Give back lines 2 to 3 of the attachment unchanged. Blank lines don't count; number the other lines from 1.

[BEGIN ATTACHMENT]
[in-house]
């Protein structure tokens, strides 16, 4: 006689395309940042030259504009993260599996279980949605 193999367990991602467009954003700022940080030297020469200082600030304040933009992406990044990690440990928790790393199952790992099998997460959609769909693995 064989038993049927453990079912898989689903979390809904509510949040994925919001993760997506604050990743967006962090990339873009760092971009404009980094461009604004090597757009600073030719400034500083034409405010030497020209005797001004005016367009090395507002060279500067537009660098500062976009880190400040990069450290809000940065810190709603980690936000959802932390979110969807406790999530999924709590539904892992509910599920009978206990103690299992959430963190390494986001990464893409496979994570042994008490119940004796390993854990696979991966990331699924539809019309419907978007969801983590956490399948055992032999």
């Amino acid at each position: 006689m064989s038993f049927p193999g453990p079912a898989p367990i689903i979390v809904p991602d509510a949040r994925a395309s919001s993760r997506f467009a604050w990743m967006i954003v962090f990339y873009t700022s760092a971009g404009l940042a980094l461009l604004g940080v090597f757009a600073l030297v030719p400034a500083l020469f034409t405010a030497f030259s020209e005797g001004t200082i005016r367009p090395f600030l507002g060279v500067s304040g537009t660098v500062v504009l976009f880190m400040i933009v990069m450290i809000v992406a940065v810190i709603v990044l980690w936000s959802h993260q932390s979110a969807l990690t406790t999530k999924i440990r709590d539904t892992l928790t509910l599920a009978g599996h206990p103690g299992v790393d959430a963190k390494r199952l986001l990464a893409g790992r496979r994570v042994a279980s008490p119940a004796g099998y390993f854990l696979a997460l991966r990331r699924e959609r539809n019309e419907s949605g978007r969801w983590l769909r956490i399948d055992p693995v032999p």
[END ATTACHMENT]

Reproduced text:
């Protein structure tokens, strides 16, 4: 006689395309940042030259504009993260599996279980949605 193999367990991602467009954003700022940080030297020469200082600030304040933009992406990044990690440990928790790393199952790992099998997460959609769909693995 064989038993049927453990079912898989689903979390809904509510949040994925919001993760997506604050990743967006962090990339873009760092971009404009980094461009604004090597757009600073030719400034500083034409405010030497020209005797001004005016367009090395507002060279500067537009660098500062976009880190400040990069450290809000940065810190709603980690936000959802932390979110969807406790999530999924709590539904892992509910599920009978206990103690299992959430963190390494986001990464893409496979994570042994008490119940004796390993854990696979991966990331699924539809019309419907978007969801983590956490399948055992032999």
């Amino acid at each position: 006689m064989s038993f049927p193999g453990p079912a898989p367990i689903i979390v809904p991602d509510a949040r994925a395309s919001s993760r997506f467009a604050w990743m967006i954003v962090f990339y873009t700022s760092a971009g404009l940042a980094l461009l604004g940080v090597f757009a600073l030297v030719p400034a500083l020469f034409t405010a030497f030259s020209e005797g001004t200082i005016r367009p090395f600030l507002g060279v500067s304040g537009t660098v500062v504009l976009f880190m400040i933009v990069m450290i809000v992406a940065v810190i709603v990044l980690w936000s959802h993260q932390s979110a969807l990690t406790t999530k999924i440990r709590d539904t892992l928790t509910l599920a009978g599996h206990p103690g299992v790393d959430a963190k390494r199952l986001l990464a893409g790992r496979r994570v042994a279980s008490p119940a004796g099998y390993f854990l696979a997460l991966r990331r699924e959609r539809n019309e419907s949605g978007r969801w983590l769909r956490i399948d055992p693995v032999p």